On Friday, Bray clarified that when he said the “allegations are false,” he did not mean to suggest that he hadn’t spoken to Motherboard, only that the FCC’s IT team—which is separate from the security and development teams—had produced evidence that the ECFS “experienced an abnormal number of dead record locks.”
There are varying accounts of why, if the FCC actually believed an attack had occurred, it did not notify the US Computer Emergency Readiness Team (US-CERT)—the Department of Homeland Security organization that guidelines dictate cyber threats be reported to pursuant to the Federal Information Security Management Act (FISMA). The first, of course, is that there was no cyberattack.
The second, by those who believe an attack may have occurred—despite the lack of proof—is that ECSF is not considered mission critical. The FCC didn’t, in other words, want to waste US-CERT or the Federal Bureau of Investigation’s time. (The agency did contact the FBI this year, however, after the ECSF crashed following Oliver’s second net neutrality segment, though, the bureau declined to investigate.)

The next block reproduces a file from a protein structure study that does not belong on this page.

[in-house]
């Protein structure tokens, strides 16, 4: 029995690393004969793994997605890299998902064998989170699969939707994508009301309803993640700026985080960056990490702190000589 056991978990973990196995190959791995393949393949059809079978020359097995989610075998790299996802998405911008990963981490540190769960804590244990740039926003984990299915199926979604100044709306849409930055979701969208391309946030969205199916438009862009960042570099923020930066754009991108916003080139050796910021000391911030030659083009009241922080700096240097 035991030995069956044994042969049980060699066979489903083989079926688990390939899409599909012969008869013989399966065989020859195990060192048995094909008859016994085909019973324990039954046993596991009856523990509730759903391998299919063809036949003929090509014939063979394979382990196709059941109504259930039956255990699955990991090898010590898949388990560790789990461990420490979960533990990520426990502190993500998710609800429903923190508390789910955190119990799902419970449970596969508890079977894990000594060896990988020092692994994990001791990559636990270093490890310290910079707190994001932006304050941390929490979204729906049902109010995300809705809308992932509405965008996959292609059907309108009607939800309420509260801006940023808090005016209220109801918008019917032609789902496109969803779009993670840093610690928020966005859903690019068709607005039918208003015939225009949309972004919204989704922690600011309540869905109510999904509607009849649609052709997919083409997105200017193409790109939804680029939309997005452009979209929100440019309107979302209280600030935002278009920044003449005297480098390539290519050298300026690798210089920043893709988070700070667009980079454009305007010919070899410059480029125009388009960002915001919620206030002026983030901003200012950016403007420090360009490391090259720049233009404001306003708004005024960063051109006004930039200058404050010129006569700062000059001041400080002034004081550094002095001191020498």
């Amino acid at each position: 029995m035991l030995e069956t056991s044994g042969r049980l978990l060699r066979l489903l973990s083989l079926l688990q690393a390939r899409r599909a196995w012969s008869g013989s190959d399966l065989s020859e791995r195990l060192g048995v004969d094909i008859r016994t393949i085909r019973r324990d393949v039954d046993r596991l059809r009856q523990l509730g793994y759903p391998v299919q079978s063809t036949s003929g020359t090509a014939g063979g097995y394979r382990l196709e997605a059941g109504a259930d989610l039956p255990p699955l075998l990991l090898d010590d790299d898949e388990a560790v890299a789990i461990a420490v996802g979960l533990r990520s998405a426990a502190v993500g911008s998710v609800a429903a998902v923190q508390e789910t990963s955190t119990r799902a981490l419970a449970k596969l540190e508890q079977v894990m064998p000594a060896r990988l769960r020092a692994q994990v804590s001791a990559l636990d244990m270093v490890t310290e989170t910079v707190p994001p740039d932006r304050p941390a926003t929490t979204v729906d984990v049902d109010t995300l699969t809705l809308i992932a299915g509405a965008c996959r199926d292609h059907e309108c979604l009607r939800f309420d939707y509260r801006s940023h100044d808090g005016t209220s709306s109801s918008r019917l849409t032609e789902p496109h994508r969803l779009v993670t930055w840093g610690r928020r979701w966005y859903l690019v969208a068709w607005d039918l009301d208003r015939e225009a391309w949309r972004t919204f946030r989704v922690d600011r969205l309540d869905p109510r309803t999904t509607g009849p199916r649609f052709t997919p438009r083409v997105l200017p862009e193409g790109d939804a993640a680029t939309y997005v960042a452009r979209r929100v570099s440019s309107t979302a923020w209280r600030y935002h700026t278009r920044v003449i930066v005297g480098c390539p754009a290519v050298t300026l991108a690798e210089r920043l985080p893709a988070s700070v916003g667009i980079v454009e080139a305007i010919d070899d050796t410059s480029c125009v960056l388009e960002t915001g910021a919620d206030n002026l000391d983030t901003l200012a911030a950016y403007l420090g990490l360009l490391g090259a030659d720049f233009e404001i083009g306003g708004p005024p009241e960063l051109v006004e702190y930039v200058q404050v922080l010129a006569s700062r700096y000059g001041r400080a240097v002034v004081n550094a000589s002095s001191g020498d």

Several of Bray’s former colleagues declined to speak to Gizmodo on the record, though some who worked alongside him for years suggested his motivations were entirely pure. A former FCC advisor who worked closely with Bray touted the “tremendous job” he had done saving taxpayer money while updating the agency’s legacy systems.
“Even with transparency, we tech professionals all know there is no common definition of IT terms, and understanding of words can easily become interpreted differently by all humans involved,” the source said. “As someone from the Valley, I can attest that David and fellow change agents do the best for the public with limited IT resources that they can.”
Despite migrating from dilapidated servers to a cloud-based system, the ECFS continues to be a source of controversy for the FCC. Former Commissioner Ajit Pai, appointed FCC chairman by President Donald Trump, began a campaign this year to rollback Obama-era net neutrality regulations that made it illegal for internet providers to discriminate against content by blocking or slowing traffic to websites whenever they choose.